Starting Your Agile Process Engine
I read an interesting exchange on Google+ about Agile process transformation successes and failures. Here is one of the comments. Tell me if it sounds familiar.
My previous employers had big problems with Agile. Attempted to use it multiple times and had a nice failure rate of 100%. As far as I know, they are trying again. I’m rather curious. Would be interesting to know how it turns out this time.
It’s hard to say this but I believe it’s ok if they’ve failed a few times, if they understand why and what needs to change this time around to be successful. Usually, they first need to become better planners and more predictable. The recommendation usually catches people off guard. I’ve interacted with Agile zealots who believe that doesn’t sound like Agile. Personally, I don’t care if it sounds like Agile or not, if we’re able to get teams to deliver consistently over time when others can not.
If you like it or not, I can pretty much guarantee that company mentioned above will fail again, if they don’t have the proper organizational structure, governance, and clearly defined criteria for progress and success. In other words, their agile process engine is going to stall.
Priming the Agile Process Engine
Beginning an agile process transformation is like trying to start an old vehicle on a cold day. To add complexity, that vehicle has a carburetor and manual choke knob. If you’re old enough to remember carburetors and chokes, you’re either going to smile or wince thinking about starting a “cold” engine. The important thing to remember is if you don’t do the proper sequence of events, given the current environment, you’re going to stall. It could take an experienced driver only a few seconds of asking you questions to figure out what you did wrong and tell you what you need to do. Still, being told what you need to do is just treating a symptom. You, as the proverbial inexperienced driver, will need to learn new skills given the environment. It takes time, persistence, and finesse.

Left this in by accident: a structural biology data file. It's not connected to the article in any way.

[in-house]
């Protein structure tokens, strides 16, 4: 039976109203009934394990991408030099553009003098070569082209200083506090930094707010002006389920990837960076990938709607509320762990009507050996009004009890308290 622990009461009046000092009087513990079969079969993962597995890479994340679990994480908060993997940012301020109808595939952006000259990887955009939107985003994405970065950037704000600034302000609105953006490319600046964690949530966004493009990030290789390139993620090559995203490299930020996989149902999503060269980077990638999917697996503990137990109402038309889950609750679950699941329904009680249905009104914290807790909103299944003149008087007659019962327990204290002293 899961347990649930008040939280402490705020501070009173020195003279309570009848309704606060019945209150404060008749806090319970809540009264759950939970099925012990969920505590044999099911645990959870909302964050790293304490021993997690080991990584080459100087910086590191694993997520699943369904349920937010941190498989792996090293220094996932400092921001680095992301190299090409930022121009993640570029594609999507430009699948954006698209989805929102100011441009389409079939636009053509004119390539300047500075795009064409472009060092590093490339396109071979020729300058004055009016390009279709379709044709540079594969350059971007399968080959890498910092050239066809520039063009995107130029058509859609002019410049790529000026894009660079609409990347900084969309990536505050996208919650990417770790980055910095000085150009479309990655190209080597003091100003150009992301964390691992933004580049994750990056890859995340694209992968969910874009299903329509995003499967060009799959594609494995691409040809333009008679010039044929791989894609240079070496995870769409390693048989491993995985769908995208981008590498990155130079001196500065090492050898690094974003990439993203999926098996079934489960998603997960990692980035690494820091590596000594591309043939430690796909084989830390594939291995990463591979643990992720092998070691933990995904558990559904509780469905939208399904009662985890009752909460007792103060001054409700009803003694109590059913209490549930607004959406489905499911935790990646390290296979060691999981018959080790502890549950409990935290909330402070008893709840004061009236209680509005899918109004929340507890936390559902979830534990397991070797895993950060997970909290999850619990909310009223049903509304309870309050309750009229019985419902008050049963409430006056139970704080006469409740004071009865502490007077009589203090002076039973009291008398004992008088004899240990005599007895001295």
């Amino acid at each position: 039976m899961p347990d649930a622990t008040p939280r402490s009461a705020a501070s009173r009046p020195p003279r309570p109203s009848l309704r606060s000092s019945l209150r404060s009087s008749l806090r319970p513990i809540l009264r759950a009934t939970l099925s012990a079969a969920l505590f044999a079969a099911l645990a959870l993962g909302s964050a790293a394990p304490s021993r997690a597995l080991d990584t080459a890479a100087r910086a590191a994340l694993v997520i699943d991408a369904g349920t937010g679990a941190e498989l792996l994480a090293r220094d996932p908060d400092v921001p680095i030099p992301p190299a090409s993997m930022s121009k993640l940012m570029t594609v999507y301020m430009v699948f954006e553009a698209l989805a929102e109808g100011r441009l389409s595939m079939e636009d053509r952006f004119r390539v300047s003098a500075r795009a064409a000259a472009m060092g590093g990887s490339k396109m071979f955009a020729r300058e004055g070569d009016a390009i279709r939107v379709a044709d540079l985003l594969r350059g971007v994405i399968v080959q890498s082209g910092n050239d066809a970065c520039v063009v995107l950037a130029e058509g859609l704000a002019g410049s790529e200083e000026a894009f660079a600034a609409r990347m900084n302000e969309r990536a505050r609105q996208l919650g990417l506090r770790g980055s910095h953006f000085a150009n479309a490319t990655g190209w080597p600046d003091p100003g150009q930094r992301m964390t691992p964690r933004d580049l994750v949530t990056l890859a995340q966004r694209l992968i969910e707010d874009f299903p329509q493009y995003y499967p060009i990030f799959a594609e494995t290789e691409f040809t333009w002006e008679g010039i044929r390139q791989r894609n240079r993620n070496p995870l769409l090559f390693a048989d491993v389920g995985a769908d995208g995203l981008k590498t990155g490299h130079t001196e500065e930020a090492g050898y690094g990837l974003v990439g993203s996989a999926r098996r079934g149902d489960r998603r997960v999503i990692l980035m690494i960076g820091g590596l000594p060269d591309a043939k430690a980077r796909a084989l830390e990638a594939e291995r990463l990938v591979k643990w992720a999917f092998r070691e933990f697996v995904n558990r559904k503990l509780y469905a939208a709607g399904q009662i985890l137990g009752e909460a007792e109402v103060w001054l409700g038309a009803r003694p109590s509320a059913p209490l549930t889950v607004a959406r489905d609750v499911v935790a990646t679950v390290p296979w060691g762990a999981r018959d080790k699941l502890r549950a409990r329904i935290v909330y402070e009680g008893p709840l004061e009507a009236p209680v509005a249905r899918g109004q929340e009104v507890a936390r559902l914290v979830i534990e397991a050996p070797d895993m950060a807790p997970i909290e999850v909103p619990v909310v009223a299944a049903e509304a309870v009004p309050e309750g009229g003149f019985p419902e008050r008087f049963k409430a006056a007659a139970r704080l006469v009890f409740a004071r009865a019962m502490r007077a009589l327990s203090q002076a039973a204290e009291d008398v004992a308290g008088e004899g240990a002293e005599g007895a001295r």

Carburetors and Manual Chokes
When it comes to running gas powered engines, the only things old vehicles have in common with new ones is they all need a spark and fuel delivery. Getting a new one started is much easier, thanks to a complicated series of electronics, while starting an old one is dependent on what the temperature is and how well tuned the ignition might be.
If you’ve never started a car built before 1990, you need to realize that just turning the key won’t get the engine running. All it will do, especially if it’s cold, is crank away until the battery is dead as a door nail. Instead, you need to set the choke to allow the engine to suck in lots of raw gas so some of the vapor will ignite.
If your old car had a choke knob, you pulled it out to close the “butterfly” valve on the carburetor (this limits air intake, thus allowing a far greater fuel-to-air ratio).
I know this may be way too mechanically nostalgic or geeky for some but bear with me.
Now it’s time to start her up. With your foot pushing the gas pedal down about half of the way, crank the engine until it fires. It will usually start running, but rather rough. As you give it some gas you can slowly push in the choke knob until the engine smoothes out.